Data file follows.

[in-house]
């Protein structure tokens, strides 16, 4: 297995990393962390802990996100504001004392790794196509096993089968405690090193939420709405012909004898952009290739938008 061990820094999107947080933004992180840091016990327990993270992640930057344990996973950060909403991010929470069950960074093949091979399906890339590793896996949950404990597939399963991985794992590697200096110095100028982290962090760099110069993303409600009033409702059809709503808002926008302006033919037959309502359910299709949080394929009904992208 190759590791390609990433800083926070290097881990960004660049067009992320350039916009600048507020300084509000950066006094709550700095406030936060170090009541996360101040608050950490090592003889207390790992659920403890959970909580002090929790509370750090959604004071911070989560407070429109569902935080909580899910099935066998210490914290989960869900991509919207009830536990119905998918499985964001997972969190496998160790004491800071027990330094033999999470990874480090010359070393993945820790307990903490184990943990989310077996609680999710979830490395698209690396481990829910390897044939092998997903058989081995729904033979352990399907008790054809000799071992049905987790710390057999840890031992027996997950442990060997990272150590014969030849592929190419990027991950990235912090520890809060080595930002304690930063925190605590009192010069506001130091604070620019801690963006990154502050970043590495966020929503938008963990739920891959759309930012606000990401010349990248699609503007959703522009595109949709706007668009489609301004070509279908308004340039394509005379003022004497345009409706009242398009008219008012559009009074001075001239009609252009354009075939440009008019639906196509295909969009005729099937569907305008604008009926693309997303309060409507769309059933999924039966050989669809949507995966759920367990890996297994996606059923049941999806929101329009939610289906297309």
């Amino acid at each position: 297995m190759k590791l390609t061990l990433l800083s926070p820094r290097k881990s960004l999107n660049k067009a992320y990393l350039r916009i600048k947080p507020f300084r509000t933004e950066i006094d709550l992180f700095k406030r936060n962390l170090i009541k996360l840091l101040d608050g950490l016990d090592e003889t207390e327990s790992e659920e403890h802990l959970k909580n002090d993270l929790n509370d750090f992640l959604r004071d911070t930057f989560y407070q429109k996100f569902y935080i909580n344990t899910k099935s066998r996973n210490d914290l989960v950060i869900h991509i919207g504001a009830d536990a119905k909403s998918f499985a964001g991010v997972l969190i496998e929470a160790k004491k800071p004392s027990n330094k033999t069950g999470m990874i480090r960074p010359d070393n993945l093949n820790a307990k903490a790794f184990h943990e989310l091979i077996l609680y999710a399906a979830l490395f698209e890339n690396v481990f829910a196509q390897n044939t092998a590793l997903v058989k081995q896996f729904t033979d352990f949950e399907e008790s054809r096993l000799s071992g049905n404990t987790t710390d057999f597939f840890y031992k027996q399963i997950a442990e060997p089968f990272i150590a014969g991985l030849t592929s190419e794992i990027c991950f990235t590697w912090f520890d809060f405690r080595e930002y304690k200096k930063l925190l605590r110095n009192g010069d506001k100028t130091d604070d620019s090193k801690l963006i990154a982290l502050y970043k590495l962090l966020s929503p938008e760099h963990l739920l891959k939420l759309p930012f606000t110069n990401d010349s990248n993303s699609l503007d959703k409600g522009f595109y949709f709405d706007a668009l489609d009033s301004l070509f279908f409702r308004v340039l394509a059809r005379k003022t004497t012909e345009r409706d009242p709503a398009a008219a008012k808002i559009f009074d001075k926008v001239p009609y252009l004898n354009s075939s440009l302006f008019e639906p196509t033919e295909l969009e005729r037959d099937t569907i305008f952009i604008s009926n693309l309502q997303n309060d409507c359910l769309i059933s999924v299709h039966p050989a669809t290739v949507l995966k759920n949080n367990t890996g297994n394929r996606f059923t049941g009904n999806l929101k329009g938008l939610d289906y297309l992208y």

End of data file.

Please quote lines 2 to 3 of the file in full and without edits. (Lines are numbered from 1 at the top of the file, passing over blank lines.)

């Protein structure tokens, strides 16, 4: 297995990393962390802990996100504001004392790794196509096993089968405690090193939420709405012909004898952009290739938008 061990820094999107947080933004992180840091016990327990993270992640930057344990996973950060909403991010929470069950960074093949091979399906890339590793896996949950404990597939399963991985794992590697200096110095100028982290962090760099110069993303409600009033409702059809709503808002926008302006033919037959309502359910299709949080394929009904992208 190759590791390609990433800083926070290097881990960004660049067009992320350039916009600048507020300084509000950066006094709550700095406030936060170090009541996360101040608050950490090592003889207390790992659920403890959970909580002090929790509370750090959604004071911070989560407070429109569902935080909580899910099935066998210490914290989960869900991509919207009830536990119905998918499985964001997972969190496998160790004491800071027990330094033999999470990874480090010359070393993945820790307990903490184990943990989310077996609680999710979830490395698209690396481990829910390897044939092998997903058989081995729904033979352990399907008790054809000799071992049905987790710390057999840890031992027996997950442990060997990272150590014969030849592929190419990027991950990235912090520890809060080595930002304690930063925190605590009192010069506001130091604070620019801690963006990154502050970043590495966020929503938008963990739920891959759309930012606000990401010349990248699609503007959703522009595109949709706007668009489609301004070509279908308004340039394509005379003022004497345009409706009242398009008219008012559009009074001075001239009609252009354009075939440009008019639906196509295909969009005729099937569907305008604008009926693309997303309060409507769309059933999924039966050989669809949507995966759920367990890996297994996606059923049941999806929101329009939610289906297309």
């Amino acid at each position: 297995m190759k590791l390609t061990l990433l800083s926070p820094r290097k881990s960004l999107n660049k067009a992320y990393l350039r916009i600048k947080p507020f300084r509000t933004e950066i006094d709550l992180f700095k406030r936060n962390l170090i009541k996360l840091l101040d608050g950490l016990d090592e003889t207390e327990s790992e659920e403890h802990l959970k909580n002090d993270l929790n509370d750090f992640l959604r004071d911070t930057f989560y407070q429109k996100f569902y935080i909580n344990t899910k099935s066998r996973n210490d914290l989960v950060i869900h991509i919207g504001a009830d536990a119905k909403s998918f499985a964001g991010v997972l969190i496998e929470a160790k004491k800071p004392s027990n330094k033999t069950g999470m990874i480090r960074p010359d070393n993945l093949n820790a307990k903490a790794f184990h943990e989310l091979i077996l609680y999710a399906a979830l490395f698209e890339n690396v481990f829910a196509q390897n044939t092998a590793l997903v058989k081995q896996f729904t033979d352990f949950e399907e008790s054809r096993l000799s071992g049905n404990t987790t710390d057999f597939f840890y031992k027996q399963i997950a442990e060997p089968f990272i150590a014969g991985l030849t592929s190419e794992i990027c991950f990235t590697w912090f520890d809060f405690r080595e930002y304690k200096k930063l925190l605590r110095n009192g010069d506001k100028t130091d604070d620019s090193k801690l963006i990154a982290l502050y970043k590495l962090l966020s929503p938008e760099h963990l739920l891959k939420l759309p930012f606000t110069n990401d010349s990248n993303s699609l503007d959703k409600g522009f595109y949709f709405d706007a668009l489609d009033s301004l070509f279908f409702r308004v340039l394509a059809r005379k003022t004497t012909e345009r409706d009242p709503a398009a008219a008012k808002i559009f009074d001075k926008v001239p009609y252009l004898n354009s075939s440009l302006f008019e639906p196509t033919e295909l969009e005729r037959d099937t569907i305008f952009i604008s009926n693309l309502q997303n309060d409507c359910l769309i059933s999924v299709h039966p050989a669809t290739v949507l995966k759920n949080n367990t890996g297994n394929r996606f059923t049941g009904n999806l929101k329009g938008l939610d289906y297309l992208y």